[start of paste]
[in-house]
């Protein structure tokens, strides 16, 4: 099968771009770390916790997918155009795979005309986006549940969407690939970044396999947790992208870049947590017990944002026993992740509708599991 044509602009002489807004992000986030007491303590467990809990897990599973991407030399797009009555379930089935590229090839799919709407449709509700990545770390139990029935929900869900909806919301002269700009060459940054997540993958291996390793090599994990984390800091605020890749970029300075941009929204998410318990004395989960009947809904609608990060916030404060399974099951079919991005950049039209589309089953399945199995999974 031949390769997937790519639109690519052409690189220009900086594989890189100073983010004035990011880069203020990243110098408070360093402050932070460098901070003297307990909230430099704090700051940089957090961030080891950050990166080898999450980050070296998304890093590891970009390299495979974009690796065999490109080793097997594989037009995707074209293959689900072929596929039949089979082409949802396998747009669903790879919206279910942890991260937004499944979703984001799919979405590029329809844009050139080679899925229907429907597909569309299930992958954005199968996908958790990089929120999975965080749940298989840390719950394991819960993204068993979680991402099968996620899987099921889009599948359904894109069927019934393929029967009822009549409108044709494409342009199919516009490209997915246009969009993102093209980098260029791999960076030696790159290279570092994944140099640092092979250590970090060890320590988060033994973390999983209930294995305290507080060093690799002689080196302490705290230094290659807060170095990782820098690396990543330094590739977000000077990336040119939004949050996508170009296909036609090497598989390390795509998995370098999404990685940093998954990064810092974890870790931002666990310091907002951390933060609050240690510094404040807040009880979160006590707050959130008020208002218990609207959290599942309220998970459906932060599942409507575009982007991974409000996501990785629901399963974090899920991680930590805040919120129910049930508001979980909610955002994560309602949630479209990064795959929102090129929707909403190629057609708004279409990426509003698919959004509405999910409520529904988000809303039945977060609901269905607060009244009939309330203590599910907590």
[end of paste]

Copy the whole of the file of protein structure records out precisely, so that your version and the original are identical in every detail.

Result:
[in-house]
């Protein structure tokens, strides 16, 4: 099968771009770390916790997918155009795979005309986006549940969407690939970044396999947790992208870049947590017990944002026993992740509708599991 044509602009002489807004992000986030007491303590467990809990897990599973991407030399797009009555379930089935590229090839799919709407449709509700990545770390139990029935929900869900909806919301002269700009060459940054997540993958291996390793090599994990984390800091605020890749970029300075941009929204998410318990004395989960009947809904609608990060916030404060399974099951079919991005950049039209589309089953399945199995999974 031949390769997937790519639109690519052409690189220009900086594989890189100073983010004035990011880069203020990243110098408070360093402050932070460098901070003297307990909230430099704090700051940089957090961030080891950050990166080898999450980050070296998304890093590891970009390299495979974009690796065999490109080793097997594989037009995707074209293959689900072929596929039949089979082409949802396998747009669903790879919206279910942890991260937004499944979703984001799919979405590029329809844009050139080679899925229907429907597909569309299930992958954005199968996908958790990089929120999975965080749940298989840390719950394991819960993204068993979680991402099968996620899987099921889009599948359904894109069927019934393929029967009822009549409108044709494409342009199919516009490209997915246009969009993102093209980098260029791999960076030696790159290279570092994944140099640092092979250590970090060890320590988060033994973390999983209930294995305290507080060093690799002689080196302490705290230094290659807060170095990782820098690396990543330094590739977000000077990336040119939004949050996508170009296909036609090497598989390390795509998995370098999404990685940093998954990064810092974890870790931002666990310091907002951390933060609050240690510094404040807040009880979160006590707050959130008020208002218990609207959290599942309220998970459906932060599942409507575009982007991974409000996501990785629901399963974090899920991680930590805040919120129910049930508001979980909610955002994560309602949630479209990064795959929102090129929707909403190629057609708004279409990426509003698919959004509405999910409520529904988000809303039945977060609901269905607060009244009939309330203590599910907590």